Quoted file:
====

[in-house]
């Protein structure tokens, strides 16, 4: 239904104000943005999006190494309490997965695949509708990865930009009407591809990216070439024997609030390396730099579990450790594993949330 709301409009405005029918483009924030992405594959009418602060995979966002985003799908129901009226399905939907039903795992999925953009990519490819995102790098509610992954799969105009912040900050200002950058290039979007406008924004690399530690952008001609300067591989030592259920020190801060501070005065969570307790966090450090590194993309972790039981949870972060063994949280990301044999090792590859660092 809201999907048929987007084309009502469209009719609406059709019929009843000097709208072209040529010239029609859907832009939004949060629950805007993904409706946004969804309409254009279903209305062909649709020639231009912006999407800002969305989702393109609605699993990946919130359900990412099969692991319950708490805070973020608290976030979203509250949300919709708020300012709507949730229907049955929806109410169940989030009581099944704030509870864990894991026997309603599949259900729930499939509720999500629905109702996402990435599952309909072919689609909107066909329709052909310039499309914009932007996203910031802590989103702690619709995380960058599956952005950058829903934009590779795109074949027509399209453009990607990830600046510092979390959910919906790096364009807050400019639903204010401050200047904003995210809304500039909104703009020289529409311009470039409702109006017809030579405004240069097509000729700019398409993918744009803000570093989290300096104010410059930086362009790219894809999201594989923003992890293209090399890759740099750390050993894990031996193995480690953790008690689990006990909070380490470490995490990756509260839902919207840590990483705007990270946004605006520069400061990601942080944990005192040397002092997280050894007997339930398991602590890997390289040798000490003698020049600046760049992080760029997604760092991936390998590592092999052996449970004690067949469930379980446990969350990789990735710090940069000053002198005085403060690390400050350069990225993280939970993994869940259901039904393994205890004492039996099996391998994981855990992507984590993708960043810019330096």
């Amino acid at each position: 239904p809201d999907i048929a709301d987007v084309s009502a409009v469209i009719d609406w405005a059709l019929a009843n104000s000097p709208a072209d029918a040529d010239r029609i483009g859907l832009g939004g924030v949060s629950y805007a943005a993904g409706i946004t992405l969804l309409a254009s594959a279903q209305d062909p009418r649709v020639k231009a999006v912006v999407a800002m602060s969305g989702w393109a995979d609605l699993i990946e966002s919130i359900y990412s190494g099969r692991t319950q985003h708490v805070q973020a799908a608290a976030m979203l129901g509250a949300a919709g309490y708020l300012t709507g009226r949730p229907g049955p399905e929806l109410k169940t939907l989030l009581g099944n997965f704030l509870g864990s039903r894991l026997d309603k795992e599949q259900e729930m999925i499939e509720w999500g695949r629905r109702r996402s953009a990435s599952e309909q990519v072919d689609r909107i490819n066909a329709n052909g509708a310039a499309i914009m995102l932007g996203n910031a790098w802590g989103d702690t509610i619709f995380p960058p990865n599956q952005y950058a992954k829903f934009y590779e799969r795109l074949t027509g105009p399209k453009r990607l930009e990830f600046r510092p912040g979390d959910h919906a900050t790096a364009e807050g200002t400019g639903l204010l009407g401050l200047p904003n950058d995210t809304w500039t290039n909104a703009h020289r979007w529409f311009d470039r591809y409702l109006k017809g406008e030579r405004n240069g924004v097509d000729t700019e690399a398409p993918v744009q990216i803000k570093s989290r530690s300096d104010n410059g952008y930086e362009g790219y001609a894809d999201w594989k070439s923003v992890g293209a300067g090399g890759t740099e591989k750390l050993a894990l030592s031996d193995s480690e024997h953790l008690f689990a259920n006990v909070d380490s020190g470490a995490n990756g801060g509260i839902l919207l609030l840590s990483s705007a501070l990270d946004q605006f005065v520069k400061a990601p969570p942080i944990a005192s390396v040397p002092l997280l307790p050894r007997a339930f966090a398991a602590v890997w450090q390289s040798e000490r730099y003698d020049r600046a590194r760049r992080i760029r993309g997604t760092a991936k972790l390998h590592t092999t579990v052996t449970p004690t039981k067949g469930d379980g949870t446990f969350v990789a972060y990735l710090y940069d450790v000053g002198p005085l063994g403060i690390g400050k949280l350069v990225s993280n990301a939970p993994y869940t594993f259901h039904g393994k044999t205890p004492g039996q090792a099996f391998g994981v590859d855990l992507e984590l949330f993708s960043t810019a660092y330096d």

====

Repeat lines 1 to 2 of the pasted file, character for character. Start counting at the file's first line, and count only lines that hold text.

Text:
[in-house]
């Protein structure tokens, strides 16, 4: 239904104000943005999006190494309490997965695949509708990865930009009407591809990216070439024997609030390396730099579990450790594993949330 709301409009405005029918483009924030992405594959009418602060995979966002985003799908129901009226399905939907039903795992999925953009990519490819995102790098509610992954799969105009912040900050200002950058290039979007406008924004690399530690952008001609300067591989030592259920020190801060501070005065969570307790966090450090590194993309972790039981949870972060063994949280990301044999090792590859660092 809201999907048929987007084309009502469209009719609406059709019929009843000097709208072209040529010239029609859907832009939004949060629950805007993904409706946004969804309409254009279903209305062909649709020639231009912006999407800002969305989702393109609605699993990946919130359900990412099969692991319950708490805070973020608290976030979203509250949300919709708020300012709507949730229907049955929806109410169940989030009581099944704030509870864990894991026997309603599949259900729930499939509720999500629905109702996402990435599952309909072919689609909107066909329709052909310039499309914009932007996203910031802590989103702690619709995380960058599956952005950058829903934009590779795109074949027509399209453009990607990830600046510092979390959910919906790096364009807050400019639903204010401050200047904003995210809304500039909104703009020289529409311009470039409702109006017809030579405004240069097509000729700019398409993918744009803000570093989290300096104010410059930086362009790219894809999201594989923003992890293209090399890759740099750390050993894990031996193995480690953790008690689990006990909070380490470490995490990756509260839902919207840590990483705007990270946004605006520069400061990601942080944990005192040397002092997280050894007997339930398991602590890997390289040798000490003698020049600046760049992080760029997604760092991936390998590592092999052996449970004690067949469930379980446990969350990789990735710090940069000053002198005085403060690390400050350069990225993280939970993994869940259901039904393994205890004492039996099996391998994981855990992507984590993708960043810019330096």